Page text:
Where I grew up, some relatives could be reached only by train, so I've had a lifelong fondness for that mode of travel. And during my time in northwest Indiana, I enjoyed the idea of having the South Shore available. How cool is it to have an electric interurban still around in this day and age? It was so easy to ride the train to the Randolph Street Station to take in downtown Chicago instead of driving through all that maddening traffic. I noted with interest the new double-decker cars the South Shore has added to the fleet, though perhaps in reality they won't be as much fun as I imagine them to be:
"You can't beat a view like this," said Hackett, waving sarcastically at a portion of Northwest Indiana's less attractive stretches of industrial land. "It's almost like being in a new automobile -- you can smell it."
Ah, yes, that new train smell, although old-train smell isn't that bad.
In case you're interested, there'll be a rally Friday at 4:30 p.m. at the Baker Street Railroad Station to drum up support for high-speed rail. President Obama's stimulus package includes $8 billion for that service, and of the nine states in the Midwest, Indiana is the only one not to apply for any of the funding. High-speed rail is a long shot, I think -- it would be extremely expensive and take a very long time, not to mention the fact that rail is for collective travel and Americans' much prefer individual travel. But it's an interesting and praiseworthy effort nonetheless. High-speed rail could drastically improve the economy of the Midwest.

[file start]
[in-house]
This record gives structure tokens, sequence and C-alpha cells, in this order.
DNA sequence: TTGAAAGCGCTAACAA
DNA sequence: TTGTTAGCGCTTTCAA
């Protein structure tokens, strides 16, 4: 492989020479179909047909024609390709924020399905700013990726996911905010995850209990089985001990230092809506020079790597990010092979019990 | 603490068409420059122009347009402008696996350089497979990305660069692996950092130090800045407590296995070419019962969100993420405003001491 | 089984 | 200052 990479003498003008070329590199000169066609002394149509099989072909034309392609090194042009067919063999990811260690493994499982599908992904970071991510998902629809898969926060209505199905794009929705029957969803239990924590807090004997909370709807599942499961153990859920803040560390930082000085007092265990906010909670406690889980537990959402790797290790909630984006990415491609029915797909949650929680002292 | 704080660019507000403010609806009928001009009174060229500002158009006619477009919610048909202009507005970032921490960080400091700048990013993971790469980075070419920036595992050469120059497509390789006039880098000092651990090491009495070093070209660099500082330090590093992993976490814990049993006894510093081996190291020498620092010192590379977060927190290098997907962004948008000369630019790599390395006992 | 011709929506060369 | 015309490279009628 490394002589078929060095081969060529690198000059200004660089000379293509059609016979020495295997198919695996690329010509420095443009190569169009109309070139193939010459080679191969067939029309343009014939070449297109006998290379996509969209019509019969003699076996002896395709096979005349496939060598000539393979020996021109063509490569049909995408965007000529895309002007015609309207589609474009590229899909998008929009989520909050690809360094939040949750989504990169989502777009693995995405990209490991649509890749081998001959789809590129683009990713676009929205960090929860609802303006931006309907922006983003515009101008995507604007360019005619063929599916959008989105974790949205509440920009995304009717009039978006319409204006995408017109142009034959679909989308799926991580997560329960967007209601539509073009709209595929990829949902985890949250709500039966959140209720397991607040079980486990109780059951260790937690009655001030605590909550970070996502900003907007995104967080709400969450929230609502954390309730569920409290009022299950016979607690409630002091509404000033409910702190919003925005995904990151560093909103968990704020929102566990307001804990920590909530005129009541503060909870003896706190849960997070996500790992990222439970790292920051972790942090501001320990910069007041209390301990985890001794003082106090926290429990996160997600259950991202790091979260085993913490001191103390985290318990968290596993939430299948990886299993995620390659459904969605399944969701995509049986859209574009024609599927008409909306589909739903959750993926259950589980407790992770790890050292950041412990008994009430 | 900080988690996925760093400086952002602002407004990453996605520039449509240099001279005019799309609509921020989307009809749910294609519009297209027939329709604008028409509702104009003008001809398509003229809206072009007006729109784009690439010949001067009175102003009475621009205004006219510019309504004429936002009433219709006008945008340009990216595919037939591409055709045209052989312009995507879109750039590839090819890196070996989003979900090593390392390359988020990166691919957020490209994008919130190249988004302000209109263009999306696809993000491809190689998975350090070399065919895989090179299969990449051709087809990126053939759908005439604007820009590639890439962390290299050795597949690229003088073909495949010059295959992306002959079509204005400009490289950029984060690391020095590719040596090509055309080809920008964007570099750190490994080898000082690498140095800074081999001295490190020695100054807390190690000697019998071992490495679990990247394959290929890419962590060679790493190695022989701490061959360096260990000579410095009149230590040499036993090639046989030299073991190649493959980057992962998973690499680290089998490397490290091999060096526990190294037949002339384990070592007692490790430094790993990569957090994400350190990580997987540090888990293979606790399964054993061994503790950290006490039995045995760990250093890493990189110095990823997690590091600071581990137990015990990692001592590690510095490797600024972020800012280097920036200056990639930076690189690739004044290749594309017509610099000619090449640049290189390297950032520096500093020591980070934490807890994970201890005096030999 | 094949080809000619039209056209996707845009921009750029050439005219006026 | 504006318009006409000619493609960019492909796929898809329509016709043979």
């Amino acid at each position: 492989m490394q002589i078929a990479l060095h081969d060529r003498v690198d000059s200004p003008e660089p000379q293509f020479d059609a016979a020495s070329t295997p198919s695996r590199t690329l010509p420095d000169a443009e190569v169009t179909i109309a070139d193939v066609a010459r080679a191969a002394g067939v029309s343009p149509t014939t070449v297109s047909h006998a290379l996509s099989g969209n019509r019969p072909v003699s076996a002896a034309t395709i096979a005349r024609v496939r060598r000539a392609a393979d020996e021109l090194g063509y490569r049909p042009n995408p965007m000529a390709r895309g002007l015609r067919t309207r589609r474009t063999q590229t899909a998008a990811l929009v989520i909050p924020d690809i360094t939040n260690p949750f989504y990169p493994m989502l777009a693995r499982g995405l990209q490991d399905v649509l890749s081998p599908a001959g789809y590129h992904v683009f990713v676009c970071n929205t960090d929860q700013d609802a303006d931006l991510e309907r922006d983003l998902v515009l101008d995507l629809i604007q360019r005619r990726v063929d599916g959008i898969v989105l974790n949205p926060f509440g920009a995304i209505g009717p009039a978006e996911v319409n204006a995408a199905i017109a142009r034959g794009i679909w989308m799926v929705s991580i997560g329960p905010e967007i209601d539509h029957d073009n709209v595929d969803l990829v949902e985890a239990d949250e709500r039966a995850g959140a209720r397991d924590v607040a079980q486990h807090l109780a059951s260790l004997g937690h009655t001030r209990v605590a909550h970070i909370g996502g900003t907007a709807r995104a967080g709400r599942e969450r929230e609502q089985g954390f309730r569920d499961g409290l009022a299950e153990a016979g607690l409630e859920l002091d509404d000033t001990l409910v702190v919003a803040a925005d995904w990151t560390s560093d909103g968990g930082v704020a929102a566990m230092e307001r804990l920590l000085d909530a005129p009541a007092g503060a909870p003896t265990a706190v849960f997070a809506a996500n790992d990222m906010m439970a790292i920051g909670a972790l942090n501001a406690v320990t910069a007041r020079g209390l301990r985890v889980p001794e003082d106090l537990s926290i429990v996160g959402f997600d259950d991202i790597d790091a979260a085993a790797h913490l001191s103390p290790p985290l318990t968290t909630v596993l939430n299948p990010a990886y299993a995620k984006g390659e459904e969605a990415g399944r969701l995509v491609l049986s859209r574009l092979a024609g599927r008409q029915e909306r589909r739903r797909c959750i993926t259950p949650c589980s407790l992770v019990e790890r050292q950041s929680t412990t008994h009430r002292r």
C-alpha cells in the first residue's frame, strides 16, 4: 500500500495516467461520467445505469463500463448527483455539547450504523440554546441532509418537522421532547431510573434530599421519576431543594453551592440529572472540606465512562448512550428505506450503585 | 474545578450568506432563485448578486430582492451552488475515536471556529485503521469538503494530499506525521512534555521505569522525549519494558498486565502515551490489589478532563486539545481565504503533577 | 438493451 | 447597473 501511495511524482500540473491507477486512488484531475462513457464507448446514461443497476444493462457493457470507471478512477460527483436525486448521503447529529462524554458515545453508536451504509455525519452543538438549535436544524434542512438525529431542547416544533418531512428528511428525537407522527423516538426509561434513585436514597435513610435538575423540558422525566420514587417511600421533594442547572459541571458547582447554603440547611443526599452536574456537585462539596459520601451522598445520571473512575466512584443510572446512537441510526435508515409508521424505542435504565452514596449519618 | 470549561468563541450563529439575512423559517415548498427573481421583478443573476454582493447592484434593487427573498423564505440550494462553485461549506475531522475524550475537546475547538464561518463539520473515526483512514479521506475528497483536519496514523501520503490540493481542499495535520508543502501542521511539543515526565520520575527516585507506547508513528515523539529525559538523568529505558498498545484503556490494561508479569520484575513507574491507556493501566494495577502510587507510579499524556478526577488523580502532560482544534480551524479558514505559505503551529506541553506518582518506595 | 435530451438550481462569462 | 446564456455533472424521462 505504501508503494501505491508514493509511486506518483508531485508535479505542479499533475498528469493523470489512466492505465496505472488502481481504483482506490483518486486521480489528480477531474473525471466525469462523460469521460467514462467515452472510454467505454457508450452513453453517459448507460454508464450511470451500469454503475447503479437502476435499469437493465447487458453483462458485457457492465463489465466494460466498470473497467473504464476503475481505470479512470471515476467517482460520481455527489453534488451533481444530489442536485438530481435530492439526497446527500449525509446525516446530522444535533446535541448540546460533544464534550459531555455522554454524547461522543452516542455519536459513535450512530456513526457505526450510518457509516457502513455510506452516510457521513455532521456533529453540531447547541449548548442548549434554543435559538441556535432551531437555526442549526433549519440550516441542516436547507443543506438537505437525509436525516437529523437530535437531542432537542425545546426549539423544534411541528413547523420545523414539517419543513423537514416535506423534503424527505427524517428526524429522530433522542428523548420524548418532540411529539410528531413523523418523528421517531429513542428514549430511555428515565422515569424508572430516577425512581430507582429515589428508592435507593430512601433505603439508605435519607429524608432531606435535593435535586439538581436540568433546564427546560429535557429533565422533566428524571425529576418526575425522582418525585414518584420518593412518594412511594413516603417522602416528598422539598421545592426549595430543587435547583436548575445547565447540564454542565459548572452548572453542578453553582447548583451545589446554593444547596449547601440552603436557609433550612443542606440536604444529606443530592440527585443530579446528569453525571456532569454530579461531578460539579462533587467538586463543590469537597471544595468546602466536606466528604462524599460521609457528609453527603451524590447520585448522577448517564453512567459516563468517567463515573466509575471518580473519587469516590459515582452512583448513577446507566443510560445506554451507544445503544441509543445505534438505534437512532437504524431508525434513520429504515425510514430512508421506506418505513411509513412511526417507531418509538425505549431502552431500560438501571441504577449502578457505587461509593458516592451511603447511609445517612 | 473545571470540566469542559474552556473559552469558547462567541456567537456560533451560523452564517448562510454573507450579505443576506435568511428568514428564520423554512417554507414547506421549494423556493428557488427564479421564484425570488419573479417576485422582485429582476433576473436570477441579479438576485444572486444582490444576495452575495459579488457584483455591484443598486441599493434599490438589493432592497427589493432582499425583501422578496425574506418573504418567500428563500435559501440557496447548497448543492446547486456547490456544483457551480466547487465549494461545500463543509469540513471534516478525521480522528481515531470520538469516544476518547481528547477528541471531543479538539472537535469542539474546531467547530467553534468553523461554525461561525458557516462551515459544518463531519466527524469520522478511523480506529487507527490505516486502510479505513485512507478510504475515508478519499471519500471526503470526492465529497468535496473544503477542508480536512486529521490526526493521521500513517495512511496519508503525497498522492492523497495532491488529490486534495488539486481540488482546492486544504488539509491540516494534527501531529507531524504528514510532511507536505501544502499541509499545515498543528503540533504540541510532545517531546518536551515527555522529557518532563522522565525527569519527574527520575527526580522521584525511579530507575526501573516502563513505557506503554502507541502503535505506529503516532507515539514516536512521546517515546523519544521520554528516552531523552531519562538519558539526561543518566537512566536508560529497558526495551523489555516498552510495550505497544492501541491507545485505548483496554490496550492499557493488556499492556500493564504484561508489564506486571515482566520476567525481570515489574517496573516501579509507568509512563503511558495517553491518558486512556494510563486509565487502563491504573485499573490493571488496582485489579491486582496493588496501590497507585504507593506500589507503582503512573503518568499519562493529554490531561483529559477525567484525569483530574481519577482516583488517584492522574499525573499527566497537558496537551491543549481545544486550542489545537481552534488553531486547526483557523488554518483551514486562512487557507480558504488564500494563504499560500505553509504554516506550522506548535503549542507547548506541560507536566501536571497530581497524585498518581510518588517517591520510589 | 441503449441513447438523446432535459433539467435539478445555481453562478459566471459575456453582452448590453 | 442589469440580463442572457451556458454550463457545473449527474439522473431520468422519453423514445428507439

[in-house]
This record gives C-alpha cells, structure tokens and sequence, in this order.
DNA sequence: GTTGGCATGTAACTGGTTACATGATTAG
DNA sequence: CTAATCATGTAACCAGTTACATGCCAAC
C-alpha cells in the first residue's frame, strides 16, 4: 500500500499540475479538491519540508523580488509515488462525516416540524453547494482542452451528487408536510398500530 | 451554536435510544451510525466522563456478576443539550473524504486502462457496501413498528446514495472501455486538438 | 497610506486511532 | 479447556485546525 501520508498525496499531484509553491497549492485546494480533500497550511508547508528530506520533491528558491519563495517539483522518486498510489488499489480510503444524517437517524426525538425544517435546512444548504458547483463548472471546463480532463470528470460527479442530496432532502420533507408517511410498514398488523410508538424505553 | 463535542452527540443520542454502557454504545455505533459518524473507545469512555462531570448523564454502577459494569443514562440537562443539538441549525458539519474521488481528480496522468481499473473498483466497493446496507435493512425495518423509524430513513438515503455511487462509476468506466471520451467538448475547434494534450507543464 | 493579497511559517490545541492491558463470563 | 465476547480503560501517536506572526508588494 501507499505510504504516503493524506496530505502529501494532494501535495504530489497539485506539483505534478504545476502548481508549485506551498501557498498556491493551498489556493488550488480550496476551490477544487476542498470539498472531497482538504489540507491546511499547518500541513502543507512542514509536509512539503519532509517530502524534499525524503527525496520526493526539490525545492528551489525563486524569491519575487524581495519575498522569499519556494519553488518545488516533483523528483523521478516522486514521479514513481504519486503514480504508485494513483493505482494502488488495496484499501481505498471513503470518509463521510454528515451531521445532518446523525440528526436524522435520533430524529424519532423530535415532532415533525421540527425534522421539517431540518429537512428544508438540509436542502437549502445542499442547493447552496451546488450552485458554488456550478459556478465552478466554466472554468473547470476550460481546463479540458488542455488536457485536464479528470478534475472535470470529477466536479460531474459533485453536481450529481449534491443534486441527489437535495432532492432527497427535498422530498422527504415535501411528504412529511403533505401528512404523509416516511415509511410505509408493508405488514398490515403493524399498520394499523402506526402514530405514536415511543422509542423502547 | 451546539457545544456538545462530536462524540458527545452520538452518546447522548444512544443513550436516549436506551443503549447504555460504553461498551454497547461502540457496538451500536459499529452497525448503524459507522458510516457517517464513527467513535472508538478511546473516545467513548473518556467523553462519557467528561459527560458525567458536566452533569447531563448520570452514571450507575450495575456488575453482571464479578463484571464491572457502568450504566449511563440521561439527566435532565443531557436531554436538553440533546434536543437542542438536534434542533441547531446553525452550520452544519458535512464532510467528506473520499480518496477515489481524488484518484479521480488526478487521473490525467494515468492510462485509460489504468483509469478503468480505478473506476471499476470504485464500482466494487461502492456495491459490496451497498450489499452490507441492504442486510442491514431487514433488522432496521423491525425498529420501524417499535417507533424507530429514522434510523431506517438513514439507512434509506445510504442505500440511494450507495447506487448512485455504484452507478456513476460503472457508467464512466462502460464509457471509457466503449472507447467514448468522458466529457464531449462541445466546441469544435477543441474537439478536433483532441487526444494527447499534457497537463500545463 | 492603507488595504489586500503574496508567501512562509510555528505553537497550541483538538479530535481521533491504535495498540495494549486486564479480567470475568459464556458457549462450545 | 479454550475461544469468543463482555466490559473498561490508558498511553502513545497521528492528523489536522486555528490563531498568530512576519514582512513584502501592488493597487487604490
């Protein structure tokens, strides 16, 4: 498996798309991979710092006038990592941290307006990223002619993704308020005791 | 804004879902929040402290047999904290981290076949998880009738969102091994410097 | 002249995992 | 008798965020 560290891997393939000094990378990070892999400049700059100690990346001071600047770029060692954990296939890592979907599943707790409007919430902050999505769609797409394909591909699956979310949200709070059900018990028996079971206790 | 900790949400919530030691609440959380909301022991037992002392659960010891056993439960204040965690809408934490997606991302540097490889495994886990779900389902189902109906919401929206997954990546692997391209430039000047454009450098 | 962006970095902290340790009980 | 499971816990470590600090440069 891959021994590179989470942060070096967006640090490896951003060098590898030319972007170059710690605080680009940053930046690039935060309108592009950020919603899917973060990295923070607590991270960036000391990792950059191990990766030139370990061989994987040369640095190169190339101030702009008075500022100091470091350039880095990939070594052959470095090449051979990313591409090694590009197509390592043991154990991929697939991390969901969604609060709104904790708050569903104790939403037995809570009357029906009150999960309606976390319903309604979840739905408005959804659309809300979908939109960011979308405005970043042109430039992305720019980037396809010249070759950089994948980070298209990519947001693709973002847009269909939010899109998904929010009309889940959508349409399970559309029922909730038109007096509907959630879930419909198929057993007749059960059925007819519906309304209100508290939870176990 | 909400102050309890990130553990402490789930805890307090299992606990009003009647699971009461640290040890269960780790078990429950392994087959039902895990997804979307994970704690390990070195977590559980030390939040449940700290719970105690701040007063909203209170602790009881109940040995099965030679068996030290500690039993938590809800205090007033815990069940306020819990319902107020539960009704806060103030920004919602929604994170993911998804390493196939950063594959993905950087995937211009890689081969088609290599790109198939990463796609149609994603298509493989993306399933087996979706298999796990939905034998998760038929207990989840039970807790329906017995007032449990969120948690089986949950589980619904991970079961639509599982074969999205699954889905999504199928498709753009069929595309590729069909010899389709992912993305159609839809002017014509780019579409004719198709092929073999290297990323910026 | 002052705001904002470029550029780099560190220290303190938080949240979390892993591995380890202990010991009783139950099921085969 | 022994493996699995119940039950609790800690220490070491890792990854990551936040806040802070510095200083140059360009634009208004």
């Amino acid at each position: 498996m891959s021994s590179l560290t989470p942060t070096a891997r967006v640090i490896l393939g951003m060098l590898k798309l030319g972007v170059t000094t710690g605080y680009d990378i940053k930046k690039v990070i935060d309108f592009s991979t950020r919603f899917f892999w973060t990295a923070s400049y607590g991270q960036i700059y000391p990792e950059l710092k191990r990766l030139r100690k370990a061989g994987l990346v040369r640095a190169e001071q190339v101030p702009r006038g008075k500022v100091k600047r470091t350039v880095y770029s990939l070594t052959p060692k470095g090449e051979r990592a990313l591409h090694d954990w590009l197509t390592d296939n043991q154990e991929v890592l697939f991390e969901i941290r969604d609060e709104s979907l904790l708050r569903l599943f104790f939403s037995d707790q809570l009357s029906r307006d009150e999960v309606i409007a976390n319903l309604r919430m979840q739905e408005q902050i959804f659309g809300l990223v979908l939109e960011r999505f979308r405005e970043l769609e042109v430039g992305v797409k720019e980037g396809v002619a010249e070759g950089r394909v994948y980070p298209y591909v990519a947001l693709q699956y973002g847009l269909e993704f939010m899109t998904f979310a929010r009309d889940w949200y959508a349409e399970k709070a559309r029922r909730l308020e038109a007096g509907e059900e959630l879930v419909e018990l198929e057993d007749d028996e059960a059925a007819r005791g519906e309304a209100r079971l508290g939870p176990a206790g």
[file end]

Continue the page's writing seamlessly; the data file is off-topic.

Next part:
And before you start screaming about a libertarian seeming to endorse federal subsidies for railroads, I know, I know. But the government subsidizes all sorts of transportation in all sorts of ways, from highway funding to support for airports. Unless we're going to talk about an end to all federal transportation spending (which would be an interesting debate as well), there should at least be a discussion about which mode gets how much and why.